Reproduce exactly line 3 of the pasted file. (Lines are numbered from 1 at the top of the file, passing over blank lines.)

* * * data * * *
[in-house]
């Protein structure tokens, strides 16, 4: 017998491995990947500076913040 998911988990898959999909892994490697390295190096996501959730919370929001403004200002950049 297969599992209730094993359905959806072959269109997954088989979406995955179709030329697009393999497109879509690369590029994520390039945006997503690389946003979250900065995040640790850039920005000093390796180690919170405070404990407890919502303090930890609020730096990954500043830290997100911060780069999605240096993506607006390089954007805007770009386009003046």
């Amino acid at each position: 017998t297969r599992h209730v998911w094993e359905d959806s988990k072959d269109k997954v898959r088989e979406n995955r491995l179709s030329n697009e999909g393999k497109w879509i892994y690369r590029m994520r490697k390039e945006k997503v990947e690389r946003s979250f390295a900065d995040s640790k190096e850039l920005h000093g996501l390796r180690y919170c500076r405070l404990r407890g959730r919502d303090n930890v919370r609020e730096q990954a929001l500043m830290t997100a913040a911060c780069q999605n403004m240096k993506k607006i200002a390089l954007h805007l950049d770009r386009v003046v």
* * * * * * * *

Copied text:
């Amino acid at each position: 017998t297969r599992h209730v998911w094993e359905d959806s988990k072959d269109k997954v898959r088989e979406n995955r491995l179709s030329n697009e999909g393999k497109w879509i892994y690369r590029m994520r490697k390039e945006k997503v990947e690389r946003s979250f390295a900065d995040s640790k190096e850039l920005h000093g996501l390796r180690y919170c500076r405070l404990r407890g959730r919502d303090n930890v919370r609020e730096q990954a929001l500043m830290t997100a913040a911060c780069q999605n403004m240096k993506k607006i200002a390089l954007h805007l950049d770009r386009v003046v």